Management of Psoriasis as a Systemic Disease: What Is the Evidence?

N.J. Korman


The British Journal of Dermatology. 2020;182(4):840-848. 

In This Article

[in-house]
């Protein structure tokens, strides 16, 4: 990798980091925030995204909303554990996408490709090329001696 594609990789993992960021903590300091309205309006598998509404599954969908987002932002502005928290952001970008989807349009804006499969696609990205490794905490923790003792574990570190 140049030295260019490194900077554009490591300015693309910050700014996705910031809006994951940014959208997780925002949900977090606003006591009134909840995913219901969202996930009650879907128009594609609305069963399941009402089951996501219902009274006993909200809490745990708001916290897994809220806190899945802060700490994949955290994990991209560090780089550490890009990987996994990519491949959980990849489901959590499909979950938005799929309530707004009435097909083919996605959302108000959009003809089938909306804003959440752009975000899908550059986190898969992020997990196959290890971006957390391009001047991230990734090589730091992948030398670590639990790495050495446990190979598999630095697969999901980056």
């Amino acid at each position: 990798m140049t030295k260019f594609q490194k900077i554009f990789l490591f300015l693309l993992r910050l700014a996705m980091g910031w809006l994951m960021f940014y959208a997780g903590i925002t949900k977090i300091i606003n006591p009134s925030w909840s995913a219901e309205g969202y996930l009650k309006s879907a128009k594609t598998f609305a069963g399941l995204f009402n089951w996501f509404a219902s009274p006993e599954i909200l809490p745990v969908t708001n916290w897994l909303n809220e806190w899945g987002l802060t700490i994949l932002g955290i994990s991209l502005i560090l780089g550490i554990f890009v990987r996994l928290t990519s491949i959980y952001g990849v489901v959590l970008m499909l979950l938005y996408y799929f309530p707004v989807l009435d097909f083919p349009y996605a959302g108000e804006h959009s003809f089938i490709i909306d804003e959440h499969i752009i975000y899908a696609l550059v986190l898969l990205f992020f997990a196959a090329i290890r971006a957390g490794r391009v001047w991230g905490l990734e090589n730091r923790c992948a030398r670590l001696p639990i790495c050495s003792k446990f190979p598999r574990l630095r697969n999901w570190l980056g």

Given the breadth of data indicating that psoriasis is a systemic disease and should be managed as such, it seems clear that systemic treatments are needed to optimize patient outcomes. Two goals were set forth to guide practitioners towards effective management of systemic inflammation in psoriasis. Based on the available evidence, the first goal – to prevent damage associated with inflammation and prevent future damage/comorbidities – appears to be attainable for many patients with the use of biological agent therapy early in the course of disease, which targets the appropriate proinflammatory cytokines. The second, loftier, goal – to reverse existing damage/comorbid conditions caused by inflammation – has less evidence supporting its attainability. However, results from several studies in both animals and humans suggest that reversing damage may be more achievable than practitioners currently appreciate. The advancement of research on new biomarkers, which could improve either earlier diagnosis of comorbidities or clinical evaluation of comorbidities, may help practitioners better evaluate patient response to systemic therapies. In order to provide further support for the attainability of these treatment goals, efforts to collect prospective data are underway. Results from these prospective trials are expected to deliver important insights into the role that biological agents may play in treating systemic inflammation associated with psoriasis.